If this device did not exist, the advocacy of helmets as the best available safety device  may have been valid but this design has the potential to eliminate the hazard and not just minimise the harm.  Surely it is better to have a farmer walk away from an ATV rollover that to break a neck or have a leg crushed.
The battle that QB industries has had, and continues to have, with quad bike vehicle manufacturers is beginning to reveal tactics by the manufacturers that are reminiscent of those of James Hardie Industries with asbestos and the cigarette manufacturers over lung cancer.
The approach of the OHS regulators to ROPS for ATVs must be reviewed because the dominant position seems to be that helmets are good enough, that no one is striving to eliminate the hazard or and that the Hierarchy of Controls does not apply.
QB Industries has followed the OHS principles and has designed a ROPS that warrants investigation, and the support and encouragement of OHS regulators.  The longer this investigation is ignored, the more people will be killed and injured when using these vehicles.  To not investigate this design would be negligent.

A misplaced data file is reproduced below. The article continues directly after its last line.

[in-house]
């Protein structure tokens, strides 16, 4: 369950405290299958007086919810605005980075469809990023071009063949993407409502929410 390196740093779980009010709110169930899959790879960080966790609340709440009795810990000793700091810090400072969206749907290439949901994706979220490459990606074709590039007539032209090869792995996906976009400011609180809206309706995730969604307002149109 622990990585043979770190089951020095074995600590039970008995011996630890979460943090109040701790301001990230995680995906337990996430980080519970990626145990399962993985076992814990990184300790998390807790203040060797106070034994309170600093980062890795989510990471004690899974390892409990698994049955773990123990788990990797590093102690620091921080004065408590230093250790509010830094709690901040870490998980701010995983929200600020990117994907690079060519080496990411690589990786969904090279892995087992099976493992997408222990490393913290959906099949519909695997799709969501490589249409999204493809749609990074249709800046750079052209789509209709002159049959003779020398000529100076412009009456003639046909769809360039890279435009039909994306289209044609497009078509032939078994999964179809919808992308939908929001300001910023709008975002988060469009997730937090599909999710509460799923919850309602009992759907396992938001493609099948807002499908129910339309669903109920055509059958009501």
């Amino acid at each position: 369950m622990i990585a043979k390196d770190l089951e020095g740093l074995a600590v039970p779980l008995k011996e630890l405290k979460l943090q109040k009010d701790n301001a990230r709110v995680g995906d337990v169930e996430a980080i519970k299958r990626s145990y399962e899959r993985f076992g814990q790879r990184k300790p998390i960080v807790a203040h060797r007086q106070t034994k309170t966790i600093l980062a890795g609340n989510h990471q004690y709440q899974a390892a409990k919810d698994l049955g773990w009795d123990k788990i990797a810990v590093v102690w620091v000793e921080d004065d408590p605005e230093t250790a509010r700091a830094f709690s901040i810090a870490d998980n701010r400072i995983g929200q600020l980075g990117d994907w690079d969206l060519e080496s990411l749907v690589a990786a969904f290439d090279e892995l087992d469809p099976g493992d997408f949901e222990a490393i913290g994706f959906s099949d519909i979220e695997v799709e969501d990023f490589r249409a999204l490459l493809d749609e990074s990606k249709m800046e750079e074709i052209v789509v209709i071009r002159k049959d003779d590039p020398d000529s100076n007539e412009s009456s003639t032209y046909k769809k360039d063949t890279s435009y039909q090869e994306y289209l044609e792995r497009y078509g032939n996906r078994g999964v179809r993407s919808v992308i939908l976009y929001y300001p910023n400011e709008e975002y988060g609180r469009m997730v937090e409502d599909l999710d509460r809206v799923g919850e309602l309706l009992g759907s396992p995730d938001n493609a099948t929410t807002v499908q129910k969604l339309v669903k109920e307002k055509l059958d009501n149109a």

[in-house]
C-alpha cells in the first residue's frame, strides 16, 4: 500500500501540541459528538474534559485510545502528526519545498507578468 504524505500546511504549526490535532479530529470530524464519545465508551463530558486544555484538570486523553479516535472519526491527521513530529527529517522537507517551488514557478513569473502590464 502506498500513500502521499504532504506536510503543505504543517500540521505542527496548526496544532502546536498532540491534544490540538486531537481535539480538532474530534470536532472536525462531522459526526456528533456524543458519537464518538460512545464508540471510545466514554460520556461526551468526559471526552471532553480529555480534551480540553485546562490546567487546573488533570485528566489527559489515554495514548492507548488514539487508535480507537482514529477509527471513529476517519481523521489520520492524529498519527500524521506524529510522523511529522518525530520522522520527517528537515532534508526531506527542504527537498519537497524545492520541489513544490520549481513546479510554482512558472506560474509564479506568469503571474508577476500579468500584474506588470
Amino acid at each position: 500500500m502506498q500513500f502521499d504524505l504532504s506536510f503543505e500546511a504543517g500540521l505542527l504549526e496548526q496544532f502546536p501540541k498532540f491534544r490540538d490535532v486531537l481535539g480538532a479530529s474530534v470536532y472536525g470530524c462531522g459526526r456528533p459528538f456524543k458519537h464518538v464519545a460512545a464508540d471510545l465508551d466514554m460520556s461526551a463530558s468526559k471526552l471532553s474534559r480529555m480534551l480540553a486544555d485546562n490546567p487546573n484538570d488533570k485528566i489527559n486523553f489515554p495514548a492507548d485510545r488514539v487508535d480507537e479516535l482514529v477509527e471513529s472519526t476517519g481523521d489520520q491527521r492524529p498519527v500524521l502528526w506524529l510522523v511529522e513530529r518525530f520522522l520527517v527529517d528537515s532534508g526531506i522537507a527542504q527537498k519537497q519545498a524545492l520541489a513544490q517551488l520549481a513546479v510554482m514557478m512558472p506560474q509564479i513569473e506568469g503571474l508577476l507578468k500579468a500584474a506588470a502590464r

The bad news and the good news of New Zealand agricultural safety

On 8 October 2009, New Zealand’s Department of Labour issued a press release that stated

“New research confirms the importance of work in agriculture safety and health. The research by Otago University’s Injury Prevention Research Unit found that the rate of serious injuries and fatalities on New Zealand farms has remained high in contrast to declines in other industries over the past two decades.”

The release states that DoL continues to place a high importance on preventative action in the agriculture sector, an undeniably important economic sector for New Zealand.

OR72 coverHowever, what was most noticeable was that

“the rate of serious injuries and fatalities on New Zealand farms has remained high in contrast to declines in other industries over the past two decades.”

Surely this is not a good news story.  Twenty years of preventative interventions in the agriculture sector have not been as successful as those in other industries.

SafetyAtWorkBlog contacted DoL for clarification.  The commitment of DoL to the agriculture sector was re-emphasized.  DoL responded very promptly to our enquiries and provided links to additional information including the original research report.

Part of the Otago University project was a literature review in the sector from 2000 to 2008.  The major findings were

  • “The most common mechanisms for serious non-fatal injury and fatal injury include agricultural machinery (including vehicles –tractors, ATVs), livestock and falls for all age groups, in all three regions under review.